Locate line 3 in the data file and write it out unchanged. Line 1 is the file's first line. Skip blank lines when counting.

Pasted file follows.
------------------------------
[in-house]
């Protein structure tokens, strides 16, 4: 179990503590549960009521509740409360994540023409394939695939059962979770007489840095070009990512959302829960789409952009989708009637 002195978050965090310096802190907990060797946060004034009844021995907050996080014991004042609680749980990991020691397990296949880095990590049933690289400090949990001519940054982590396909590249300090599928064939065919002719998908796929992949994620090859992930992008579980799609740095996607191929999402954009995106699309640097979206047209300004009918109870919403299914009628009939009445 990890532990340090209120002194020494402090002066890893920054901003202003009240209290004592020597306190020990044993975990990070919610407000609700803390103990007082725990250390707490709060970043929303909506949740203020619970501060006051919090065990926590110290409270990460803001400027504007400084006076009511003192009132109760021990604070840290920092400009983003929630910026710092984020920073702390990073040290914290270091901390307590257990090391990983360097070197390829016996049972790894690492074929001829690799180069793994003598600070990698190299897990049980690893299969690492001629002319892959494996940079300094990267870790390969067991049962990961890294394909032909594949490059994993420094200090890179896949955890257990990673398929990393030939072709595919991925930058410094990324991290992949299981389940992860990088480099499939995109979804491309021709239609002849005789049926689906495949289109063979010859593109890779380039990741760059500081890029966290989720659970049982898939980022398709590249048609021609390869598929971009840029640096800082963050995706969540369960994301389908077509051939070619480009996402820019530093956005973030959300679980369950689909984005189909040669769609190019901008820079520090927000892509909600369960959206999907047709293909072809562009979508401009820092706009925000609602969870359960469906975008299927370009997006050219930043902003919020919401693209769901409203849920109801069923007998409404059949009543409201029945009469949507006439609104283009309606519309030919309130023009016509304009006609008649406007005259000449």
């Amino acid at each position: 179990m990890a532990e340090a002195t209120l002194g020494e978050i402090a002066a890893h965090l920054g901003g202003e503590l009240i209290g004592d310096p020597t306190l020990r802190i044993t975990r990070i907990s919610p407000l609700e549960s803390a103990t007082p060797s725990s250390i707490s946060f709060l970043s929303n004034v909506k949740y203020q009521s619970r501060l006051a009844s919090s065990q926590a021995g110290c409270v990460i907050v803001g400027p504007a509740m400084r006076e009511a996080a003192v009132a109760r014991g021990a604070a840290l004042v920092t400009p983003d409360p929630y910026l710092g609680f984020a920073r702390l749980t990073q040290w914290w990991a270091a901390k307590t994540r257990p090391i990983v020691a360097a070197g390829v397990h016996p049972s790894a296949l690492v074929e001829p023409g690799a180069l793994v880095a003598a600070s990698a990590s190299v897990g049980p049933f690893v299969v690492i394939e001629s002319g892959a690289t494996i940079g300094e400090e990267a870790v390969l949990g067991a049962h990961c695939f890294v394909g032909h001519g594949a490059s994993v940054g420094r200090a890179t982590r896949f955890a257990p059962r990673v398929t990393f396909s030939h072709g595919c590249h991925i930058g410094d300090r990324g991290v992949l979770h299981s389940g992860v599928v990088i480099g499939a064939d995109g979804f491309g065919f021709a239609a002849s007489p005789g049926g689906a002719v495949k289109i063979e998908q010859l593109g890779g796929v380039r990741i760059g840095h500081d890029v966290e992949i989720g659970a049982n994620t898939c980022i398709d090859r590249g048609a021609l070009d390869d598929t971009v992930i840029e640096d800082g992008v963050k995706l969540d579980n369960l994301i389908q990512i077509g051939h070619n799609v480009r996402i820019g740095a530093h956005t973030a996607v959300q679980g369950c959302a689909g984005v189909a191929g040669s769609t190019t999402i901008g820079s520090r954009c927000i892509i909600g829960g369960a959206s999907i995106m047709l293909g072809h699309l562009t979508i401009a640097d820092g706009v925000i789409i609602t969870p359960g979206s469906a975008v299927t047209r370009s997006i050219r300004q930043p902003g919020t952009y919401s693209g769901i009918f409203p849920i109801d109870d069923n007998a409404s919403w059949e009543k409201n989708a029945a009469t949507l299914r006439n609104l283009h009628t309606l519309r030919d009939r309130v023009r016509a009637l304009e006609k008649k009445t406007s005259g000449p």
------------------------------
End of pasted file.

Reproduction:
């Amino acid at each position: 179990m990890a532990e340090a002195t209120l002194g020494e978050i402090a002066a890893h965090l920054g901003g202003e503590l009240i209290g004592d310096p020597t306190l020990r802190i044993t975990r990070i907990s919610p407000l609700e549960s803390a103990t007082p060797s725990s250390i707490s946060f709060l970043s929303n004034v909506k949740y203020q009521s619970r501060l006051a009844s919090s065990q926590a021995g110290c409270v990460i907050v803001g400027p504007a509740m400084r006076e009511a996080a003192v009132a109760r014991g021990a604070a840290l004042v920092t400009p983003d409360p929630y910026l710092g609680f984020a920073r702390l749980t990073q040290w914290w990991a270091a901390k307590t994540r257990p090391i990983v020691a360097a070197g390829v397990h016996p049972s790894a296949l690492v074929e001829p023409g690799a180069l793994v880095a003598a600070s990698a990590s190299v897990g049980p049933f690893v299969v690492i394939e001629s002319g892959a690289t494996i940079g300094e400090e990267a870790v390969l949990g067991a049962h990961c695939f890294v394909g032909h001519g594949a490059s994993v940054g420094r200090a890179t982590r896949f955890a257990p059962r990673v398929t990393f396909s030939h072709g595919c590249h991925i930058g410094d300090r990324g991290v992949l979770h299981s389940g992860v599928v990088i480099g499939a064939d995109g979804f491309g065919f021709a239609a002849s007489p005789g049926g689906a002719v495949k289109i063979e998908q010859l593109g890779g796929v380039r990741i760059g840095h500081d890029v966290e992949i989720g659970a049982n994620t898939c980022i398709d090859r590249g048609a021609l070009d390869d598929t971009v992930i840029e640096d800082g992008v963050k995706l969540d579980n369960l994301i389908q990512i077509g051939h070619n799609v480009r996402i820019g740095a530093h956005t973030a996607v959300q679980g369950c959302a689909g984005v189909a191929g040669s769609t190019t999402i901008g820079s520090r954009c927000i892509i909600g829960g369960a959206s999907i995106m047709l293909g072809h699309l562009t979508i401009a640097d820092g706009v925000i789409i609602t969870p359960g979206s469906a975008v299927t047209r370009s997006i050219r300004q930043p902003g919020t952009y919401s693209g769901i009918f409203p849920i109801d109870d069923n007998a409404s919403w059949e009543k409201n989708a029945a009469t949507l299914r006439n609104l283009h009628t309606l519309r030919d009939r309130v023009r016509a009637l304009e006609k008649k009445t406007s005259g000449p």